Nam gets into Tokyo groove
Namibia’s Olympic hopefuls have started to refocus on the multi-sport event which was initially scheduled for July this year, but was postponed to 23 July to 8 August 2021 due to the Covid-19 pandemic.
The pandemic not only halted the Games, but so many other sports events like the Africa Cup of Nations as well as the World Athletics Championship, which was due to take place in August 2021, but has now been pushed back to July 2022 to avoid clashing with the re-scheduled Games.
Marathon runner Helalia Johannes, cyclists Vera Adrien and Dan Craven, boxer Jonas Junias and rower Maike Diekmann have gotten back on the saddle, hoping for competitions that will allow them adequately prepare for the Games will be staged.
This while many countries have cautiously started to regroup and organise competitions as lockdown regulations begin to ease up.
Measures will help
The organisers said they will set a series of measures for next year, fit for a post-Covid world.
The International Olympic Committee’s coordination commission has proposed 50 measures to simplify the Games and to provide an example of how future Olympics should be streamlined.
Proposed ideas include reduced invitations for both the opening and closing ceremonies at the Olympic Village, a shorter period for training venues and fewer officials having access to official bus services, instead of relying on public transport, among others, according to international media.
“These optimisations and simplifications mark an important step towards delivering a safe and successful Games in 2021,” said John Coates, the chairman of the Tokyo 2020 coordination commission.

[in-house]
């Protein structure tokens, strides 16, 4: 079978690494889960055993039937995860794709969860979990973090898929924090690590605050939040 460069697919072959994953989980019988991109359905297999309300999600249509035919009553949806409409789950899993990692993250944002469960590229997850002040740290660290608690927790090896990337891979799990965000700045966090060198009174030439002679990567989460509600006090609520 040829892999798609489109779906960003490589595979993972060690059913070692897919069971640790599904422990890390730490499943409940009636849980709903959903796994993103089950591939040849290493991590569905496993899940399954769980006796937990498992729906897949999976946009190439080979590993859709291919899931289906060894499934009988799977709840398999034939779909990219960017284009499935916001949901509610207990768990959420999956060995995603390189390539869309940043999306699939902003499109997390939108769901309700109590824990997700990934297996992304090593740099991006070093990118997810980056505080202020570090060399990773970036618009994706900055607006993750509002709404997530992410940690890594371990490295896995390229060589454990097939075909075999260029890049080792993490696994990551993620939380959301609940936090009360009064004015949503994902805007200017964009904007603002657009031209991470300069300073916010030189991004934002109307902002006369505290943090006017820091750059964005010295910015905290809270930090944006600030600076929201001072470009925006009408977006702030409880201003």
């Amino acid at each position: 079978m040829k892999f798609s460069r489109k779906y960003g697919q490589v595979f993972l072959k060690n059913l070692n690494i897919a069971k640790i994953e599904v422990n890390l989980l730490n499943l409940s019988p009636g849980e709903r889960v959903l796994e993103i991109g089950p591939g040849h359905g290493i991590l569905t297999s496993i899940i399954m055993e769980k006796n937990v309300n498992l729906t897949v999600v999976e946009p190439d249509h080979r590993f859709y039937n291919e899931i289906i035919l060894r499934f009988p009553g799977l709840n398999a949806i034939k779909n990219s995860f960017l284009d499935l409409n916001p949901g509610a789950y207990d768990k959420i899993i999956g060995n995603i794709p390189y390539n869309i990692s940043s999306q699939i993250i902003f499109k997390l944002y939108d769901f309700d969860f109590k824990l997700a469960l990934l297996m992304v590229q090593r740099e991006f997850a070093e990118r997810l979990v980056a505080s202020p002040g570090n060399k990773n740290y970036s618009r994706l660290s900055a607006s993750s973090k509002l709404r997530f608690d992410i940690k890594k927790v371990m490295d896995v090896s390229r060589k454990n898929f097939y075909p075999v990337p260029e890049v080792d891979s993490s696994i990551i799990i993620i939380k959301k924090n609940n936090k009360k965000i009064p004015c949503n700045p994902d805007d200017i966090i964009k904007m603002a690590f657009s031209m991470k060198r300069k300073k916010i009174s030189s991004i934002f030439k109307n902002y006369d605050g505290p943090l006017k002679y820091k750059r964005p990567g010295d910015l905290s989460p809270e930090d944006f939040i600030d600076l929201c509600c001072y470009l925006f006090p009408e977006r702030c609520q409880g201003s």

“We owe it to the public to enact these measures during these challenging times; that’s why we’ve left no stone unturned and will continue to look for further opportunities over the coming months.
“The unique task of reorganising an Olympic Games has called for the Olympic movement to be stronger together – this milestone illustrates our collective commitment.
“The ‘Tokyo model’ will not only deliver a Games fit for a post-Covid world, it will become a blueprint that will benefit future organising committees for many years to come.”
He added that the cost-cutting measures took into account the Games’ stakeholders and infrastructure, among others.
Slow and steady
Despite Coates assuring words, the worries of Namibian athletes still haven’t been soothed. However, they believe it’s better to use a slow and steady approach to get back into ‘Games mode’.
Namibian marathon queen Johannes’ coach, Robert Kaxuxwena, said “the plan is to start early with preparation for the Games. I have started training already with the athletes; by early next year they will be in form to compete internationally”.
He further said he is taking Johannes through her paces slowly to avoid injury.
Recover and reset
Meanwhile, Adrien said she doesn’t have fixed plans on how to get back into shape for the Games.
“I still have four races in the next four weeks and then I will take four weeks to recover and reset. I will start training again in the middle of November. It will be winter by then in Europe, so not many races will take place. I will try to do part of my preparation in Namibia as well. The goal is to be at my best when the Olympics happen next year,” she said.
On how preparation has been going for him, Junias said he needs to get into a high training centre “as soon as possible”.
While cyclists Alex Miller and Michelle Vorster’s spots have yet to be confirmed, Miller said preparations are going well. “We have been lucky enough to be allowed to train outside. I have taken a step back from training and will only intensify and build a stronger base next year. Unfortunately, I haven’t been able to participate in many international events lately to see what my shape is like. But I’m using this time wisely to prepare as best as I can, no matter the circumstances.
“Fortunately, with the new Covid-19 regulations, few events are coming up soon and I’m really looking forward to racing again,” he added.